OH you wicked English, how I long for your downfall. How I loathe you all,” wrote the 30-year-old Princess Sophia Duleep Singh, Indian goddaughter of Queen Victoria, in her diary in 1907.
by Anita Anand
Bloomsbury, 432pp, £20
She had just been permitted to revisit her stolen kingdom of the Punjab for the first time and had undergone a radical conversion. Radio and TV journalist Anita Anand’s first book is a biography of this Indian princess who became an upper-class British socialite, then a radical activist.
The young Princess Sophia and her sensationally beautiful sisters delighted London after they debuted at Buckingham Palace in 1894. Sophia’s emeralds were “larger than scarab beetles” and she championed such unfeminine hobbies as bicycling, smoking and field hockey.
After her first visit to India, though, she devoted herself to women’s suffrage and Indian independence – causes that were not always aligned. She marched, shouted slogans and hurled herself at the Prime Minister’s car. She refused to pay taxes, arguing that there should be no taxation without representation; bailiffs impounded her jewels. Dressed in expensive furs, she sold The Suffragette newspaper outside the grace-and-favour residence at Hampton Court Palace she had been granted by Queen Victoria.
During the First World War she volunteered as a nurse, tending to Indian soldiers in English hospitals. Though she spoke hardly a word of Hindustani, the soldiers were overcome to be treated by the granddaughter of the great Maharaja Ranjit Singh, founder of the Sikh Empire and Lion of the Punjab. “Hardened Sikh fighters were bashful and tongue-tied,” writes Anand.
Later in life, the princess stomped around Buckinghamshire in a brown cardigan and wellies, fussing over small dogs. “Oh, she’s not like a princess at all,” thought a wartime evacuee billeted with her – but she did, by then, sound quite a lot like a radical Indian version of Her Majesty the Queen.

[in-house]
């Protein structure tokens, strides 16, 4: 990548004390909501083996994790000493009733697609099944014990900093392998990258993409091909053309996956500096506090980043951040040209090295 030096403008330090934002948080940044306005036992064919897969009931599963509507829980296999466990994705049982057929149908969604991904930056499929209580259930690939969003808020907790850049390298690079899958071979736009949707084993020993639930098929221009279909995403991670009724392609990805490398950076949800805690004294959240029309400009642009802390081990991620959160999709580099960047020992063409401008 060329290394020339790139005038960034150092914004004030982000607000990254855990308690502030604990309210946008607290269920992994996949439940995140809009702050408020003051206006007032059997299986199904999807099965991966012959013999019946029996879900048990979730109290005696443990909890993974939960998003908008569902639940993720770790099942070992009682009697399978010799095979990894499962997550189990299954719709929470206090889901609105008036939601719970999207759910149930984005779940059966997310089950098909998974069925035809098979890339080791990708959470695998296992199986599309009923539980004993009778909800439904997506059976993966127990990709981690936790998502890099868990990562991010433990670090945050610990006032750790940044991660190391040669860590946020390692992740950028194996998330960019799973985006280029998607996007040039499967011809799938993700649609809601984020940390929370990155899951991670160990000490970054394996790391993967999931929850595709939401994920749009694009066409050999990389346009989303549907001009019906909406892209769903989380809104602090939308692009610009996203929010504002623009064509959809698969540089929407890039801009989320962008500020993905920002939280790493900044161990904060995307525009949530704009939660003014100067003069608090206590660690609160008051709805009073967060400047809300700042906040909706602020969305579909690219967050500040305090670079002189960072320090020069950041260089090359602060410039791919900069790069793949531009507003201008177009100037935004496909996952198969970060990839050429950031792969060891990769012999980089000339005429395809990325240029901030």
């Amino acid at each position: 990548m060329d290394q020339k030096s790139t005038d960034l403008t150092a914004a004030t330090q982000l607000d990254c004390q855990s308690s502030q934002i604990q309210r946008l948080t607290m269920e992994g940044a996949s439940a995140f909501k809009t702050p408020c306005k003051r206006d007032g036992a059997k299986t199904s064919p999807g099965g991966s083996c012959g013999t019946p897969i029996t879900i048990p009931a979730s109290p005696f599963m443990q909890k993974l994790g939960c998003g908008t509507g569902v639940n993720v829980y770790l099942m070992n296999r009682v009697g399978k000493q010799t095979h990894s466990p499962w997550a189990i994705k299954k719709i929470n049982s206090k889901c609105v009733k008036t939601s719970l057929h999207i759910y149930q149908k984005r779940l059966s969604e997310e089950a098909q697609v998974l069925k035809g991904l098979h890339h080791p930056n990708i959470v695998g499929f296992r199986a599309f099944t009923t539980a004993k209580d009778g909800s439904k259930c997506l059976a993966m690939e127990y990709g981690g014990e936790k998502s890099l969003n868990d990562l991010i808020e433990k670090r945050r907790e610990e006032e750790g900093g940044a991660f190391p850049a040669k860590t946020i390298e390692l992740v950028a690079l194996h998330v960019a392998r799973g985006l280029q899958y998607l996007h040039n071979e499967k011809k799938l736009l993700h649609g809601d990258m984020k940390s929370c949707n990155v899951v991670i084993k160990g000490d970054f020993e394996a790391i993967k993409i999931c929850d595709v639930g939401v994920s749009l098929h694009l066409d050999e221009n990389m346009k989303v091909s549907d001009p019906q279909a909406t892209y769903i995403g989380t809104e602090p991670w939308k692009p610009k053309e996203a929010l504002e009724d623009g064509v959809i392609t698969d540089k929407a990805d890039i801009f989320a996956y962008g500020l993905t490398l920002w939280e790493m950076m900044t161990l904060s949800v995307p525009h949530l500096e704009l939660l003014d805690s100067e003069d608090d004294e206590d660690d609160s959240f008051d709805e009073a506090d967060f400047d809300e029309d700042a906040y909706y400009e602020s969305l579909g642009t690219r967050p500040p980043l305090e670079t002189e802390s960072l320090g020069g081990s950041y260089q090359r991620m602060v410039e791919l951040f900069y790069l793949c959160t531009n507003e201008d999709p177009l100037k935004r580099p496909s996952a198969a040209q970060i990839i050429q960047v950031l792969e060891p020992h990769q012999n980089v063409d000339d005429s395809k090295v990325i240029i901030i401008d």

Despite bearing Sophia’s name, this book is something of a group biography of her family. This is less irritating than it might have been, for Sophia’s family background is unusually interesting. Her father, Maharaja Duleep Singh, was forced to sign the Sikh Empire and his fortune over to the British when he was only 11. “I always feel so much for these poor deposed Indian princes,” sighed Queen Victoria, who ostentatiously wore the Koh-i-Noor diamond her agents had swiped from little Duleep.
She and Prince Albert invited the teenage prince to WindsorCastle and Osborne House. He impressed them with his decorative clothing, conversion to Christianity and apparent devotion to Victoria, whose portrait he wore around his neck. Then he fell in with her dissolute son Bertie (later Edward VII), discovered wine and women and embarked on a career of debauchery and overspending. He married and produced five children, including Sophia, all the while feeling as though he had been swindled by his hosts.
Finally he rebelled, plotting with Irish Republicans and mysterious Russians, and staged doomed attempts to reclaim his birthright. The British Indian government sat on him, and he was most decisively squashed. He lived out his last days in grotty Parisian digs with his much younger second wife, who had been a chambermaid from Lambeth before he made her his maharani.
Anand is a strong, confident writer and has amassed some excellent research, including archival material. Sometimes Sophia’s character evades the reader amid a wealth of tangents. Overall, though, it is packed with more than enough good stories and characters to be a rollickingly enjoyable read: a comprehensively researched and zippy account of a profoundly unusual life.